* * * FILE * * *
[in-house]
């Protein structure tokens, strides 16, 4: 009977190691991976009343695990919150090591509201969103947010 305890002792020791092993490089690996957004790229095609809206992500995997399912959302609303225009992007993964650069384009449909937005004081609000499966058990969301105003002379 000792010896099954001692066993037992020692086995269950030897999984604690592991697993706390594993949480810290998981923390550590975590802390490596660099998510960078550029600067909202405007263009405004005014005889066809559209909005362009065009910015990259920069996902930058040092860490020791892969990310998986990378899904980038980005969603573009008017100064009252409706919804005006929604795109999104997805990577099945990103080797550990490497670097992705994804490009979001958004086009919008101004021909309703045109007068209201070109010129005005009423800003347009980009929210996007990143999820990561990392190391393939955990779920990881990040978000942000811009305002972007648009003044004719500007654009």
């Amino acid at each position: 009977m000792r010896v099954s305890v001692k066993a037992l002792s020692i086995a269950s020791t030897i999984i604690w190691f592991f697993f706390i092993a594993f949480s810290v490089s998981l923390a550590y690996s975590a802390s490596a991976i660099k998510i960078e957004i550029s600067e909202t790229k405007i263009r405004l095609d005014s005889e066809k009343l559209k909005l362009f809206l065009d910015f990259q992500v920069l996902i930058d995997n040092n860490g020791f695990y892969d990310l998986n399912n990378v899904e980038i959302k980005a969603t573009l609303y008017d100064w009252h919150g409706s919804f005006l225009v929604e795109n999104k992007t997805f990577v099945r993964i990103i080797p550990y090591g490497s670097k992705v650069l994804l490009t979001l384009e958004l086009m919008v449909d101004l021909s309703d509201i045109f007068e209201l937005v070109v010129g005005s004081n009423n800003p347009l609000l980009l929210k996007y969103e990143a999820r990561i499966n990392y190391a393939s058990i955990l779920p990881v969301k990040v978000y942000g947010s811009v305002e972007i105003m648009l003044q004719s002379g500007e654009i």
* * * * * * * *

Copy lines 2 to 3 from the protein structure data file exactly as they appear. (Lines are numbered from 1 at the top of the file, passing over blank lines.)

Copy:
């Protein structure tokens, strides 16, 4: 009977190691991976009343695990919150090591509201969103947010 305890002792020791092993490089690996957004790229095609809206992500995997399912959302609303225009992007993964650069384009449909937005004081609000499966058990969301105003002379 000792010896099954001692066993037992020692086995269950030897999984604690592991697993706390594993949480810290998981923390550590975590802390490596660099998510960078550029600067909202405007263009405004005014005889066809559209909005362009065009910015990259920069996902930058040092860490020791892969990310998986990378899904980038980005969603573009008017100064009252409706919804005006929604795109999104997805990577099945990103080797550990490497670097992705994804490009979001958004086009919008101004021909309703045109007068209201070109010129005005009423800003347009980009929210996007990143999820990561990392190391393939955990779920990881990040978000942000811009305002972007648009003044004719500007654009």
């Amino acid at each position: 009977m000792r010896v099954s305890v001692k066993a037992l002792s020692i086995a269950s020791t030897i999984i604690w190691f592991f697993f706390i092993a594993f949480s810290v490089s998981l923390a550590y690996s975590a802390s490596a991976i660099k998510i960078e957004i550029s600067e909202t790229k405007i263009r405004l095609d005014s005889e066809k009343l559209k909005l362009f809206l065009d910015f990259q992500v920069l996902i930058d995997n040092n860490g020791f695990y892969d990310l998986n399912n990378v899904e980038i959302k980005a969603t573009l609303y008017d100064w009252h919150g409706s919804f005006l225009v929604e795109n999104k992007t997805f990577v099945r993964i990103i080797p550990y090591g490497s670097k992705v650069l994804l490009t979001l384009e958004l086009m919008v449909d101004l021909s309703d509201i045109f007068e209201l937005v070109v010129g005005s004081n009423n800003p347009l609000l980009l929210k996007y969103e990143a999820r990561i499966n990392y190391a393939s058990i955990l779920p990881v969301k990040v978000y942000g947010s811009v305002e972007i105003m648009l003044q004719s002379g500007e654009i």